For a hawkish Israeli coalition government, reacting harshly to any attack on Israel is de rigeur. The question is how far Israel will press the matter. Despite his tough-talking reputation, Prime Minister Benjamin Netanyahu has until now always avoided the sort of carnage in which his predecessors have becomes embroiled in Gaza and Lebanon. Barak, by contrast, was the military architect of the January 2009 invasion of Gaza, and Netanyahu’s bannermen include the likes of his hawkish coalition partner and Foreign Minister Avigdor Lieberman, always ready to challenge the prime minister’s manhood by implying he’s insufficiently aggressive.
But Thursday’s attacks have not been politically damaging to Netanyahu. On the contrary, they have arguably eased some of the pressure on him. For one thing, the demonstrations planned for Saturday by the “J14″ movement whose protests against the government on cost-of-living issues have drawn hundreds of thousands of Israelis onto the streets in recent weeks, have been canceled because of the attack from Sinai. Sure, they may be relaunched, but a shift in Israel’s focus away from bread-and-cottage cheese issues to matters of national security plays to Netanyahu’s strong suit.
The Israeli leader will also, no doubt, use the renewed Gaza security crisis as evidence in support of his campaign to stop U.N. recognition of Palestinian statehood. And the fact that it may have been the post-Mubarak power vacuum in Sinai that made the attack possible also reinforces the Israeli narrative that the instability created by the Arab Spring militates against Israel making any major peace agreements right now.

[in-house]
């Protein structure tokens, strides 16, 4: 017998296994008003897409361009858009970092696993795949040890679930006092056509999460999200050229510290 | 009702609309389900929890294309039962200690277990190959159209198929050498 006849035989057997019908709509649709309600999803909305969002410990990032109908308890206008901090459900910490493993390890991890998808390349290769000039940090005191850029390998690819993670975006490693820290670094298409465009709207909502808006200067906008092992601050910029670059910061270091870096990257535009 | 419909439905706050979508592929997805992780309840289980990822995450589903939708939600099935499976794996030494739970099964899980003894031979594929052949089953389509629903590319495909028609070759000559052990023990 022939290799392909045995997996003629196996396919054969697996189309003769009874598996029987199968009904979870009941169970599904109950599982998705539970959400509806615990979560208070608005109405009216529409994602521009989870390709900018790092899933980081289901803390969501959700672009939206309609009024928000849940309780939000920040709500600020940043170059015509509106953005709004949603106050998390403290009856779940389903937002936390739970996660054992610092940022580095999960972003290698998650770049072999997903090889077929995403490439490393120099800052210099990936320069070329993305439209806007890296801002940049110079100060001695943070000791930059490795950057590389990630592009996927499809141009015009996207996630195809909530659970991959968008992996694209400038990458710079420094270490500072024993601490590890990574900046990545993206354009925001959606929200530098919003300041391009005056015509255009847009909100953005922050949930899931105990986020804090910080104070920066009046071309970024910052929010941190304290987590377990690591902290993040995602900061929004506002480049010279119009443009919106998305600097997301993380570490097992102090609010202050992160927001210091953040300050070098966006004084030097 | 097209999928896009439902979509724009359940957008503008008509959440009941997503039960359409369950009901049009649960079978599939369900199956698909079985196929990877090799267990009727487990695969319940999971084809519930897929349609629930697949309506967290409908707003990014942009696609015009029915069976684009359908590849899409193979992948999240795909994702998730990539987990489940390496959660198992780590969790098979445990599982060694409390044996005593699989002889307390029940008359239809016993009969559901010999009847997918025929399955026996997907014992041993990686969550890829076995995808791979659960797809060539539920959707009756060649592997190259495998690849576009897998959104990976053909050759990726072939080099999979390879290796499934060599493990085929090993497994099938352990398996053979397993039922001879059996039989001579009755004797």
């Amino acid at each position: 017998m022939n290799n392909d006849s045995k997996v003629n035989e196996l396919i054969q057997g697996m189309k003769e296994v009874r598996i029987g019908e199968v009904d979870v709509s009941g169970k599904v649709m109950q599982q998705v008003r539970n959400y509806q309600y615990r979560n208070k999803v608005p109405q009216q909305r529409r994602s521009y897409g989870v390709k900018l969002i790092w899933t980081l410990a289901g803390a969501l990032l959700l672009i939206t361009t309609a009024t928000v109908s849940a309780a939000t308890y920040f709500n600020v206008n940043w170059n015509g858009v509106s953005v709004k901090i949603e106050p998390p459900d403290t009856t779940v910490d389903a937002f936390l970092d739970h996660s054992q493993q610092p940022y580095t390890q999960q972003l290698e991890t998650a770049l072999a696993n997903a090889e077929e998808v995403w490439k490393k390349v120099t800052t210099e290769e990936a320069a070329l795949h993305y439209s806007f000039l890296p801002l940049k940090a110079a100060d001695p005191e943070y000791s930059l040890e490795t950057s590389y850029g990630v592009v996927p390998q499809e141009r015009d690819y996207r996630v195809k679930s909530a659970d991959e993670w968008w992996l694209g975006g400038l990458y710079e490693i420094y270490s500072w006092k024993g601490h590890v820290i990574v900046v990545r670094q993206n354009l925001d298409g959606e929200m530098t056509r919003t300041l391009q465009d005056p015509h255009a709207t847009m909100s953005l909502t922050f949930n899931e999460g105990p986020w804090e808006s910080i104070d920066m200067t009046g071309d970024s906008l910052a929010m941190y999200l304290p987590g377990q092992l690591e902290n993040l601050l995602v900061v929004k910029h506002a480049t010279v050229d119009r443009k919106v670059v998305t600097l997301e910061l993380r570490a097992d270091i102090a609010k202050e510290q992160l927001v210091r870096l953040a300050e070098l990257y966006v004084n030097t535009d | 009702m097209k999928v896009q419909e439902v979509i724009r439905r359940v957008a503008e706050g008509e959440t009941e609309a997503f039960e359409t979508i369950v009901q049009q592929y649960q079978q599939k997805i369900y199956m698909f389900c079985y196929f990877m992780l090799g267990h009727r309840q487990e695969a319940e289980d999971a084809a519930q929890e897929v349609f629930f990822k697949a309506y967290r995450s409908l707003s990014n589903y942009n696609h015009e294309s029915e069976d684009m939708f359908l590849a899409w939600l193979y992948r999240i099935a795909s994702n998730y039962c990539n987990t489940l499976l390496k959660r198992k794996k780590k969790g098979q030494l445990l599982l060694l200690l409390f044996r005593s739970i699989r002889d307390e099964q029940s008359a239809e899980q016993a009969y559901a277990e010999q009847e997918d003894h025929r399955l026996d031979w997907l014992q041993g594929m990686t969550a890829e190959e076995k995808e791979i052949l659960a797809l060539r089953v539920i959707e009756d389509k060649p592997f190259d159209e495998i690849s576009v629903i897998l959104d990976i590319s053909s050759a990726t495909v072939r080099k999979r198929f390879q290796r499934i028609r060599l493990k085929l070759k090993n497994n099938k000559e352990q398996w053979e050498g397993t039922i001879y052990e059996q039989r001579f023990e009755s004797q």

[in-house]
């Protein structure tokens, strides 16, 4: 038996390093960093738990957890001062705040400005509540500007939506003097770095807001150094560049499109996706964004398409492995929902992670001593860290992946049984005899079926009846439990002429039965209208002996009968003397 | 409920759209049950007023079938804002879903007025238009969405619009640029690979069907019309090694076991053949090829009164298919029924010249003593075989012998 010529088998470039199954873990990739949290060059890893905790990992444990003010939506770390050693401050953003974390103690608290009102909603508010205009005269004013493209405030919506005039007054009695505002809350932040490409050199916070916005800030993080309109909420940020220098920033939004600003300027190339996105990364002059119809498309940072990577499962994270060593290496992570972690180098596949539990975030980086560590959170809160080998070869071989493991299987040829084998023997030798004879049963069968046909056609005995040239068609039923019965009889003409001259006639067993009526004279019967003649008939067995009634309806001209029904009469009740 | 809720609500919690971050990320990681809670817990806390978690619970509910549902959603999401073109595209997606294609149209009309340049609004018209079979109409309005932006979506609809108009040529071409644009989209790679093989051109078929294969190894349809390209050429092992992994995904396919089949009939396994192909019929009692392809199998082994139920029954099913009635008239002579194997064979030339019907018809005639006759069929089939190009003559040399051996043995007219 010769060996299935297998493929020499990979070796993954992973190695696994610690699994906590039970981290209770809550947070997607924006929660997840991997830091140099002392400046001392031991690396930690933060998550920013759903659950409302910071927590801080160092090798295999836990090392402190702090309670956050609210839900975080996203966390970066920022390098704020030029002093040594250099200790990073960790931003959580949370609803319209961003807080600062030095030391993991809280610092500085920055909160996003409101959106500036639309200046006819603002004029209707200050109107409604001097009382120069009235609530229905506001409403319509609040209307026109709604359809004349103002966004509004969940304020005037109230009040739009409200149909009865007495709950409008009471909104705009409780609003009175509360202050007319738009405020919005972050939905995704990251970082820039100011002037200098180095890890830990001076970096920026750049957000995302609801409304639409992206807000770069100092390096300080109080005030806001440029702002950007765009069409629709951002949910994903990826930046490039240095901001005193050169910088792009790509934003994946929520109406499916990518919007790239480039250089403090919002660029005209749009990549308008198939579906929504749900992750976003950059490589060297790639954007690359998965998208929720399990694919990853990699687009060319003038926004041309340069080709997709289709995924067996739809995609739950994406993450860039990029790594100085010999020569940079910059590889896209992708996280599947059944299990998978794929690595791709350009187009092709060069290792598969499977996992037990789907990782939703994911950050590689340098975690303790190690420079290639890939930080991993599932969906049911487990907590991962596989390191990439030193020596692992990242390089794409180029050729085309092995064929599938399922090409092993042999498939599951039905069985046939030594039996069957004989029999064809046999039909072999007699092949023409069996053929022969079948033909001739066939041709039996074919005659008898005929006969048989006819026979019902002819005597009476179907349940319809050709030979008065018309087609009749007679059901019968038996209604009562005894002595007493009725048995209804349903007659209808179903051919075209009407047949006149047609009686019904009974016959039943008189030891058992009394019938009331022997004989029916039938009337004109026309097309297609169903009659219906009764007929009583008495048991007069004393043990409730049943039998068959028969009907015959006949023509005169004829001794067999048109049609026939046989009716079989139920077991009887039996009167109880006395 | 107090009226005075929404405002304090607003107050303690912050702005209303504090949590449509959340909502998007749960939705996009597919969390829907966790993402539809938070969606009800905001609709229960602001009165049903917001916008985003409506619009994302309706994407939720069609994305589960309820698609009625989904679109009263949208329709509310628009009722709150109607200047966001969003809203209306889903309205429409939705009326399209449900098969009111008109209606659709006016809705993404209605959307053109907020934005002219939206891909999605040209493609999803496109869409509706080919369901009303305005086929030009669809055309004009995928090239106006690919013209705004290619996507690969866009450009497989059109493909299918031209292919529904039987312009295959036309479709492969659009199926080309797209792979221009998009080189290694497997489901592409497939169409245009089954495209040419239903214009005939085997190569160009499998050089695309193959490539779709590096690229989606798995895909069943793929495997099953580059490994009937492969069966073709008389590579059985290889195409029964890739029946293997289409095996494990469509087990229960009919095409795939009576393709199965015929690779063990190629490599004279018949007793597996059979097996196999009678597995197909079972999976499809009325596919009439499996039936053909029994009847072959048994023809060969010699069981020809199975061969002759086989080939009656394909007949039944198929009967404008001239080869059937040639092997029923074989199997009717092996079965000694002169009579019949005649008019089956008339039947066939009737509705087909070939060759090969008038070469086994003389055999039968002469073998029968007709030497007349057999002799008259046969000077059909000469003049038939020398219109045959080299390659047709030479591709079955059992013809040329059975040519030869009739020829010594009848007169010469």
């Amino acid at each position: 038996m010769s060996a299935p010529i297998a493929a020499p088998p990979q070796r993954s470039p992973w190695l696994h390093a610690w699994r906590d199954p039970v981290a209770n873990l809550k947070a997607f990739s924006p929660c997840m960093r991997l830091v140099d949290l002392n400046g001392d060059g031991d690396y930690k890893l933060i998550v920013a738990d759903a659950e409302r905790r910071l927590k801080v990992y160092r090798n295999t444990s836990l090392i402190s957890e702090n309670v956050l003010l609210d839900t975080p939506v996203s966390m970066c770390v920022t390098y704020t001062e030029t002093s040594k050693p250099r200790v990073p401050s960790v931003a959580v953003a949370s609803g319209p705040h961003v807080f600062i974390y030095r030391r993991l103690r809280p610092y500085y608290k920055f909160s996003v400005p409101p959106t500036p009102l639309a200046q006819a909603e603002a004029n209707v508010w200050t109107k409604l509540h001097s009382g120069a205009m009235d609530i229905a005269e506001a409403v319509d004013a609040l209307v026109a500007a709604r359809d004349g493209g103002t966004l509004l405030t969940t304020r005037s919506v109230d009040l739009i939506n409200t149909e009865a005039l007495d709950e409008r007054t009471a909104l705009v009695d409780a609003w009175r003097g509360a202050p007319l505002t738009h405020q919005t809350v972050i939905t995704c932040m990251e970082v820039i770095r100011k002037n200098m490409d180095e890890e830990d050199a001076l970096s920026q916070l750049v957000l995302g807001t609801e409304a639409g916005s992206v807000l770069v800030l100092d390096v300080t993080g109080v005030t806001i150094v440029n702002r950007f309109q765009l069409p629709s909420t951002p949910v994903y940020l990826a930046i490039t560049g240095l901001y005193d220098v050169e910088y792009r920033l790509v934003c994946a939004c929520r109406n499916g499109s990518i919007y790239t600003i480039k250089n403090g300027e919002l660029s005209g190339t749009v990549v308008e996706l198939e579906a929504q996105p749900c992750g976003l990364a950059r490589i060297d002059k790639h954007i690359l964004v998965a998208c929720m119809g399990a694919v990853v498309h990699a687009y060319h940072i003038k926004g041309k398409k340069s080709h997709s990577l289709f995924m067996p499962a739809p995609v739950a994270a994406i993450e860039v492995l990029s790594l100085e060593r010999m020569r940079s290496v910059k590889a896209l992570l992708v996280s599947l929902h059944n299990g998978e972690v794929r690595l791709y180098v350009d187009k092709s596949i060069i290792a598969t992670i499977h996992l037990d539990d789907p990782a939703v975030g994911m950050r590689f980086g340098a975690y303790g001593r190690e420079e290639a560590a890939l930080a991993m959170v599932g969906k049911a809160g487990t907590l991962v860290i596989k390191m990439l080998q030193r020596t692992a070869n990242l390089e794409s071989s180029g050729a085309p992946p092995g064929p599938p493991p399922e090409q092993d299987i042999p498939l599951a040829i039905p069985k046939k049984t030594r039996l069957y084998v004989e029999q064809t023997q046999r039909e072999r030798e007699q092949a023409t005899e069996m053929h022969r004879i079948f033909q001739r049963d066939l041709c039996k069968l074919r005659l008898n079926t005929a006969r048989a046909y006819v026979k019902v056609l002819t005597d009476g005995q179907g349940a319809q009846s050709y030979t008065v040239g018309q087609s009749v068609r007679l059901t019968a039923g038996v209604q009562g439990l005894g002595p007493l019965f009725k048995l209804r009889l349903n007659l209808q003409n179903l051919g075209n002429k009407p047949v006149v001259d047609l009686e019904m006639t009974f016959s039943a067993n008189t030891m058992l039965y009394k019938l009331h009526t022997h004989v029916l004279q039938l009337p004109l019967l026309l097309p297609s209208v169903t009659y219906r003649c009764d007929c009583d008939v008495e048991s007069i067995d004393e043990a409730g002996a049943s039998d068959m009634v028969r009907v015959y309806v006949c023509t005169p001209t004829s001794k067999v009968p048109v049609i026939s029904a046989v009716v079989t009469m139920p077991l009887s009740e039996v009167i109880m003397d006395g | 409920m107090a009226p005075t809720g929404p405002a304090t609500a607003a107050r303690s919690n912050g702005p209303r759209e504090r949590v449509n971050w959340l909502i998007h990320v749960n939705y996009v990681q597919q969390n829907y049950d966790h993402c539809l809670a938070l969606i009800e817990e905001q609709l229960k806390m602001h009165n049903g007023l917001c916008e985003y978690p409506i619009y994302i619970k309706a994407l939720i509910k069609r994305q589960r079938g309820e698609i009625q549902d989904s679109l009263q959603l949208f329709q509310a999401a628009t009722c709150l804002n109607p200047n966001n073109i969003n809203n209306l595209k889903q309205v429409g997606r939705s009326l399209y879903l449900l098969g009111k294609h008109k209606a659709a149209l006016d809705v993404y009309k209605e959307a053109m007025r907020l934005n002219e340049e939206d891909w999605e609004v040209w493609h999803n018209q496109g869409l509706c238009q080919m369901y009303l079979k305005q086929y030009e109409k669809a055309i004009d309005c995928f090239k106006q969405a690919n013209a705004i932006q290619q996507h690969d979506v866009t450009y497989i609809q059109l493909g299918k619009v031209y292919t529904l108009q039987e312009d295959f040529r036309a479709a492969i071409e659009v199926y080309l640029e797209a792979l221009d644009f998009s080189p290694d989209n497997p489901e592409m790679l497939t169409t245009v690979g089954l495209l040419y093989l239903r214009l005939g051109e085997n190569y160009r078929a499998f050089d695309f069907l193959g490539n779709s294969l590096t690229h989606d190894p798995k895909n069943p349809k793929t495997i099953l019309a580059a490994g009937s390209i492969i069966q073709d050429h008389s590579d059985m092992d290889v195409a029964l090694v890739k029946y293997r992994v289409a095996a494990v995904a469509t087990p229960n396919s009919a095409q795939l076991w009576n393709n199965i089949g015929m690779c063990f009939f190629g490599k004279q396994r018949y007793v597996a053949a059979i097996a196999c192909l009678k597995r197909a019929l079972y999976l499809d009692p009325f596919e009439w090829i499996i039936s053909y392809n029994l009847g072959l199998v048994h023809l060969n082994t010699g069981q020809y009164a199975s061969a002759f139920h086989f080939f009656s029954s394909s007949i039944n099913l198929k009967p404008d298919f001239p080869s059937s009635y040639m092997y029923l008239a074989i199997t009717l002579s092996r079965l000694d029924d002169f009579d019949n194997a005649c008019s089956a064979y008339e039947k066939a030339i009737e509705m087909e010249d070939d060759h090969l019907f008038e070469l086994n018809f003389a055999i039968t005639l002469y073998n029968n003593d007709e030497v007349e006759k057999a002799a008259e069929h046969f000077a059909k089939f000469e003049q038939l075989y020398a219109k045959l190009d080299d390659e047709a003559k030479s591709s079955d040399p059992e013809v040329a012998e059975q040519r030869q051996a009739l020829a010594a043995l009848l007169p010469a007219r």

Thursday’s provocation by a small group of militants that could yet change the architecture of the Gaza standoff is a reminder of how chaotic, a la Songs of Fire and Ice, the Middle East has become. Pax Americana has waned, erstwhile anchors of a grim stability — Saddam Hussein, Mubarak, Gaddafi, Ali Abdullah Sale, perhaps even Assad — have been uprooted; the region’s flashpoints are multiplying as all manner of new contenders enter the fray, staking their own claims. And, of course, the great danger remains that, just like in the fiction of George R.R. Martin, the Middle East’s clash of kings great and small is often just a page-turn away from turning very bloody.
See Related: World Archive